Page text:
Unbox Therapy unboxes the Hachi Infinite M1, an interactive smart projector turns any flat surface into a touchscreen.
Recently, I picked up a USB microscope for the kids and to help with reading PCBs.
Here’s an unboxing video that shows off what comes in the package.
Silicon may be at the heart of most gadgets, but it’s not the only semiconductor around.
Gallium nitride has been getting a lot of attention recently for it’s electrical properties, which outperform silicon in a lot of areas.
Gallium nitride has the potential to revolution power systems, including solar, electric vehicles, and even phone chargers.
Beyond that, it’s finding uses in the mobile industry, and could even be used to build ultra fast processors.
But how feasible is any of that, and even if it’s possible, how long will it take?
Unbox Therapy tackles a very epic unboxing: Spot by Boston Dynamics.
I want one.
Engadget edited down the NVIDIA GTC 2020 to 10 minutes to capture the highlight and Jensen Huang has a cool looking kitchen.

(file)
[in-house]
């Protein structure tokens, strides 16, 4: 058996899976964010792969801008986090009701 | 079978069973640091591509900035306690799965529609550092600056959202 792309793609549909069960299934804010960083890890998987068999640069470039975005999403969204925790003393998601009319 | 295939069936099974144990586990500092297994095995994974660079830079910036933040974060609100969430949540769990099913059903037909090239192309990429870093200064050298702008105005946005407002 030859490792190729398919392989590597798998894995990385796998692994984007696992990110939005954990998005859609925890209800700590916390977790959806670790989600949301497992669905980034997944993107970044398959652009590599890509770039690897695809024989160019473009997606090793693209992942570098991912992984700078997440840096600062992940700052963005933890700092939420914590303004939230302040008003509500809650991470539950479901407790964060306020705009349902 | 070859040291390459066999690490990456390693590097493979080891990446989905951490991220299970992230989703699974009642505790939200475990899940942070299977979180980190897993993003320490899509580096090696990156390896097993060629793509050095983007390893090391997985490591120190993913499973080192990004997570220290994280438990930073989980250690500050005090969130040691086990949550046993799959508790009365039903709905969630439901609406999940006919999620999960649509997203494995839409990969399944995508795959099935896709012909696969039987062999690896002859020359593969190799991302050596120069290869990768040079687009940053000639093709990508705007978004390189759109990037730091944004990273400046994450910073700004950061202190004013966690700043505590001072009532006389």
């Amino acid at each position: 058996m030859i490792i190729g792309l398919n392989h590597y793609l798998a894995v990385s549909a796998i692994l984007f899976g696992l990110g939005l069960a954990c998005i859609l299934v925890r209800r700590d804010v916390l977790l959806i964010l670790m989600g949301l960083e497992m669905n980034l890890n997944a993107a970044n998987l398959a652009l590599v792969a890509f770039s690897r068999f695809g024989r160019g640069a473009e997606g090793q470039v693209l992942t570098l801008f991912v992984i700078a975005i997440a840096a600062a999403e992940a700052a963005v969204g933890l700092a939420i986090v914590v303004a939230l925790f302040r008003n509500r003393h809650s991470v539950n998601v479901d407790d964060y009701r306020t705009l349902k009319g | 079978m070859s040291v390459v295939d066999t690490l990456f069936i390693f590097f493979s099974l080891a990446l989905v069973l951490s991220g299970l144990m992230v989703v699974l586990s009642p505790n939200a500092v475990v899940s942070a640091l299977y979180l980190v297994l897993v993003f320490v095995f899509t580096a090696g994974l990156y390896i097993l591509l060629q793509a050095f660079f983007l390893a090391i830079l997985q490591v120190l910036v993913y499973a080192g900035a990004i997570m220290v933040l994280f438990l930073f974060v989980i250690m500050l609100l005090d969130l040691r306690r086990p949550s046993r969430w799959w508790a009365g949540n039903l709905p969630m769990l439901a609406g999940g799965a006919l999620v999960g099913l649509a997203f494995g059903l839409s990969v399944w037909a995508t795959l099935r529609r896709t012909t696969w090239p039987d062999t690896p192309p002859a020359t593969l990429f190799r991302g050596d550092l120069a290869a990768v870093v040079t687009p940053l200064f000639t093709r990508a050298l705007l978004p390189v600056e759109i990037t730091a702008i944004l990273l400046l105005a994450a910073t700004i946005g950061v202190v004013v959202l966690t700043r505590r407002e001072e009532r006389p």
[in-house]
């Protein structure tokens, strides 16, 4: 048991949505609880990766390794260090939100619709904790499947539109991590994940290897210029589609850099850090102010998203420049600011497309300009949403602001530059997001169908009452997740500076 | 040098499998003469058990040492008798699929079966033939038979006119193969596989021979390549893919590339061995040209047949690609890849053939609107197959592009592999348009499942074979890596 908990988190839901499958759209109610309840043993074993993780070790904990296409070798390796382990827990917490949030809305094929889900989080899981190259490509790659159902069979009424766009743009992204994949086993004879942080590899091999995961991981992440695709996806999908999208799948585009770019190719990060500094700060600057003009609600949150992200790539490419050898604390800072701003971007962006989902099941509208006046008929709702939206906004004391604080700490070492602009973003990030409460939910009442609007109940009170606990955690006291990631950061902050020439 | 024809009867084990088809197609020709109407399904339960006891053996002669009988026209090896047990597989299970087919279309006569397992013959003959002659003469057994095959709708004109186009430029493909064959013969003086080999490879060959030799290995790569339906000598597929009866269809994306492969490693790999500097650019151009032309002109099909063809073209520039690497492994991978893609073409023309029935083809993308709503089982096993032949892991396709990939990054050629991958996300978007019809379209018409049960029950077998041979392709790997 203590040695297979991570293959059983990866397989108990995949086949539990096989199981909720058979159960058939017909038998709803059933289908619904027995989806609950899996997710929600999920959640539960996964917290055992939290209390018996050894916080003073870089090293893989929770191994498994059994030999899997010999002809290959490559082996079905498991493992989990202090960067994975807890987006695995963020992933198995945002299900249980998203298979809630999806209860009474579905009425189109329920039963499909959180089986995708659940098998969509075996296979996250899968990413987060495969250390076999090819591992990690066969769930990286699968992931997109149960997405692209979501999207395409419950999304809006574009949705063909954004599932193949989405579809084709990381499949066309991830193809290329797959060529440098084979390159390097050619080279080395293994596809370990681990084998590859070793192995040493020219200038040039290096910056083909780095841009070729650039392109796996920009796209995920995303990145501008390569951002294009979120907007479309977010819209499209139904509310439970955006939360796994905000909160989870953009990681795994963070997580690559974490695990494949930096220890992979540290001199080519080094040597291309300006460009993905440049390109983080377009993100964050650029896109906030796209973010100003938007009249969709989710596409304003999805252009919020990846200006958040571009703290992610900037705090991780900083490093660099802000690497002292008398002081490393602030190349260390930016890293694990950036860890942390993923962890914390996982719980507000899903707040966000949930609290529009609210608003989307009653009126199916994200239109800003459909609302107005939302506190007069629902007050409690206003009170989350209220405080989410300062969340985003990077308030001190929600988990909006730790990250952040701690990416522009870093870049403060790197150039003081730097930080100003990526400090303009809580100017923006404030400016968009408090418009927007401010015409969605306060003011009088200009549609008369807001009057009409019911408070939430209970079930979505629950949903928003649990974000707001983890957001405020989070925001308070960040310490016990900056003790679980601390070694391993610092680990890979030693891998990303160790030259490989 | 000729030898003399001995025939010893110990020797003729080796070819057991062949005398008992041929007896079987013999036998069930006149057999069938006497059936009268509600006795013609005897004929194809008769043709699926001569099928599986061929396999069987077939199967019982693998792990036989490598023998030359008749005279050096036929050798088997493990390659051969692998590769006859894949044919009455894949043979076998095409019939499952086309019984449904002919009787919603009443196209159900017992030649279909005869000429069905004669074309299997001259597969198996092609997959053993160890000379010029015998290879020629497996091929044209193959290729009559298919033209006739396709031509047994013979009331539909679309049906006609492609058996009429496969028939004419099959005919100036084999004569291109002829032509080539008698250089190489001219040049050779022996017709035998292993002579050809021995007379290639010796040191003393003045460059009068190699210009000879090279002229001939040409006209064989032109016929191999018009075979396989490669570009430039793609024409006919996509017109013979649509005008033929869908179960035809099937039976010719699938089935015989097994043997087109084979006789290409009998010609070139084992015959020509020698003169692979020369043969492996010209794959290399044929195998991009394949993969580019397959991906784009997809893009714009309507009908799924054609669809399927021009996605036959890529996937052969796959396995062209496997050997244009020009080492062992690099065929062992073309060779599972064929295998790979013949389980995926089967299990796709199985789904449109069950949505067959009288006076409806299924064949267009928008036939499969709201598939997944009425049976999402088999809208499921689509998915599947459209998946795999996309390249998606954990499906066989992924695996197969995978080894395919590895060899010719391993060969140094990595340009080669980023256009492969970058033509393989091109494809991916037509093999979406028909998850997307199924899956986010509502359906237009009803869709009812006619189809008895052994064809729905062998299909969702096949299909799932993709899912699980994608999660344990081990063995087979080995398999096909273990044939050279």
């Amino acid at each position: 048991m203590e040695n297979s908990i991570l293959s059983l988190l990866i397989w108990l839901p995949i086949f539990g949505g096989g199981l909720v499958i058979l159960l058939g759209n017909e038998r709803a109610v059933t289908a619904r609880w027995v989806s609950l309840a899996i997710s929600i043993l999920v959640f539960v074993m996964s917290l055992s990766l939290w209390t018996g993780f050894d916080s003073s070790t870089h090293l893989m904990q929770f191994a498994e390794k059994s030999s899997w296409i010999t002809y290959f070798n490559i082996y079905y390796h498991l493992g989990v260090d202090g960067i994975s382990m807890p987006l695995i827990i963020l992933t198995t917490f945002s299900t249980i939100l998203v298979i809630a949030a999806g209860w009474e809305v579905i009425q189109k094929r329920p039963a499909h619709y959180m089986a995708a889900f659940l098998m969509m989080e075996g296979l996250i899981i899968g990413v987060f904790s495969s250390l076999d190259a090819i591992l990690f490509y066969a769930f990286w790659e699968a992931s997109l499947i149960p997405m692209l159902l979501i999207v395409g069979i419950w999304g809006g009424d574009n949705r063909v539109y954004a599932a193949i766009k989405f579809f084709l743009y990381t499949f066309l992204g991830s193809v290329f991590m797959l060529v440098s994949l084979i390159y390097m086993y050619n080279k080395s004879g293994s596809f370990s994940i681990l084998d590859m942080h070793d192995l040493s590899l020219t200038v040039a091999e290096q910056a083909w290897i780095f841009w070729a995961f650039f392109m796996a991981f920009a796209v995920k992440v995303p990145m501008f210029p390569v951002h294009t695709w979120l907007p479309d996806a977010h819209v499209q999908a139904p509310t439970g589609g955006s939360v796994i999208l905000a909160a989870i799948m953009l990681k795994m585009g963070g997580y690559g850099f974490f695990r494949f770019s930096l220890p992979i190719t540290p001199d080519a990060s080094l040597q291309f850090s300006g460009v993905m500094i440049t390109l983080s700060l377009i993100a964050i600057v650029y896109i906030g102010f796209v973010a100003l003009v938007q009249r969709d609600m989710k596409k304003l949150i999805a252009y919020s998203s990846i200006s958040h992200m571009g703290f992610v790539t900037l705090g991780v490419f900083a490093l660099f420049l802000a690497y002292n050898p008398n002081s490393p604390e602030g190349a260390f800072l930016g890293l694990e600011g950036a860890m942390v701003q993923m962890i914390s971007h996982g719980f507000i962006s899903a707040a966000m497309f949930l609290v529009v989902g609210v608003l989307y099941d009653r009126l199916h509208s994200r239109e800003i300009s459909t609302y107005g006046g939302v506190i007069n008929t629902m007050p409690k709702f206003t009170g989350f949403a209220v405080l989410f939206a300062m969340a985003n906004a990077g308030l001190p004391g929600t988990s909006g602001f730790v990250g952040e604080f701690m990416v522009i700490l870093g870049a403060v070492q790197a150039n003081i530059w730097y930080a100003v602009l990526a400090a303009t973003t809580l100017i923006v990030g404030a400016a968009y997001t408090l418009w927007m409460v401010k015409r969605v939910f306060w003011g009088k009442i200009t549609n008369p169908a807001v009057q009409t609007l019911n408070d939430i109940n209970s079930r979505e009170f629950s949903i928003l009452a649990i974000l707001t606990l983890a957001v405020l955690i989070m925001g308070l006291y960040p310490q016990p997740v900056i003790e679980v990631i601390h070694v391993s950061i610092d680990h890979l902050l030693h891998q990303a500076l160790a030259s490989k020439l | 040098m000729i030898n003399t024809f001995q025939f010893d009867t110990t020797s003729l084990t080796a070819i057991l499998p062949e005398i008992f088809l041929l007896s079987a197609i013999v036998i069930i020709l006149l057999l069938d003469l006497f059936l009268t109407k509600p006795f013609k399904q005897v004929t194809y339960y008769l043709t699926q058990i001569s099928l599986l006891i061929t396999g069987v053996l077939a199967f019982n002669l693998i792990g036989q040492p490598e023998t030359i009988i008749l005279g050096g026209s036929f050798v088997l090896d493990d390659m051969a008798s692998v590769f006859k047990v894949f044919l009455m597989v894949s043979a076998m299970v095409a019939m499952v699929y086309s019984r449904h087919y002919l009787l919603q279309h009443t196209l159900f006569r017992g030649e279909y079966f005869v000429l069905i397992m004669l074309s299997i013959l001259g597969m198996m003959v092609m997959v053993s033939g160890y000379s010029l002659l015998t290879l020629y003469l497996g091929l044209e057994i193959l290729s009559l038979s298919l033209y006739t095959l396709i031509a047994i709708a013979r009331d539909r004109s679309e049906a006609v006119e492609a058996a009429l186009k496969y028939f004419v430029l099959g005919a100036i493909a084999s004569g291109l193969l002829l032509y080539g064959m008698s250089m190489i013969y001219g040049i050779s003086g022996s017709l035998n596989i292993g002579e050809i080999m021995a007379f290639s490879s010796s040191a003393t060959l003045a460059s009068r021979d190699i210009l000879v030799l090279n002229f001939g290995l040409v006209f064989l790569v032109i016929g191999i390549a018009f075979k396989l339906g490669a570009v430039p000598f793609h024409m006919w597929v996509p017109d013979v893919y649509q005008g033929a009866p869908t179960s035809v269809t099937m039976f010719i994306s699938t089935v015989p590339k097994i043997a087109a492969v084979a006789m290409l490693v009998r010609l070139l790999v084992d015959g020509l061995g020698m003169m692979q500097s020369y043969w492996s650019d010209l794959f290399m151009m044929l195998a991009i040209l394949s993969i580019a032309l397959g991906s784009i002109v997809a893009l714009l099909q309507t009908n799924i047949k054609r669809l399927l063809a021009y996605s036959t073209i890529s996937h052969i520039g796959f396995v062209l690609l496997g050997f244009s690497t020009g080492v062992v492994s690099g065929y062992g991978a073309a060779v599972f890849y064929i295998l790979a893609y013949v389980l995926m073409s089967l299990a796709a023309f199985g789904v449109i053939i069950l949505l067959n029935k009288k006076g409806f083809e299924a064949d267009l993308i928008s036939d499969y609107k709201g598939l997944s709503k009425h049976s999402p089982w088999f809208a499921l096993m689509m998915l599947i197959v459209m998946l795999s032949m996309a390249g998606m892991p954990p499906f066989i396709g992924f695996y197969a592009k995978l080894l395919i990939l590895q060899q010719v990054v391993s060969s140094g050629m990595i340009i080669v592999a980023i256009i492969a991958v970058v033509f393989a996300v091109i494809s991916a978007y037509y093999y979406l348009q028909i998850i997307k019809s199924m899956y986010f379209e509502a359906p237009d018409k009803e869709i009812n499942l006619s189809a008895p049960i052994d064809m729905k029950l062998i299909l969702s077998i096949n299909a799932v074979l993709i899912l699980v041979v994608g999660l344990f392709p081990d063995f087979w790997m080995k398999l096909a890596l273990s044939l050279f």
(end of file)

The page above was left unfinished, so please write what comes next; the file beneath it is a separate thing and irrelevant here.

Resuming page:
Unbox Therapy found a use for $700 Apple wheels in a video that will bring a smile to your face.
2020 is the year 5G will finally arrive for some, but will it live up to the hype?
Part of the problem is that 5G isn’t one thing, it’s a collection of different technologies, and various cell providers are focusing on different improvements that can radically change the experience of 5G.
Engadget has a first look at Samsung’s robot chef.
Normally when I miss breakfast, it’s by choice. Today, it was because I was in a rush to get to Samsung’s booth on the CES show floor and see if I could get any face time with the company’s cute new rolling robot. (That, uh, didn’t go so great.) The trip was still well worth it, though, because I got to eat a tofu salad partially made by a pair of robotic arms slung from the bottom of some kitchen cabinets.
Engadget takes a look at the updated self-driving car upgrade kit from Comma AI.
Katherine Bindley of the Wall Street Journal is at CES to take a look at the latest AI-infused cameras on the market.
Two new smart systems use cameras, artificial intelligence and an assortment of sensors to keep watch over you—Patscan looks for threats in public spaces, while Eyeris monitors the driver and passengers in a car. WSJ’s Katherine Bindley visits CES to explores their advantages, as well as their privacy costs.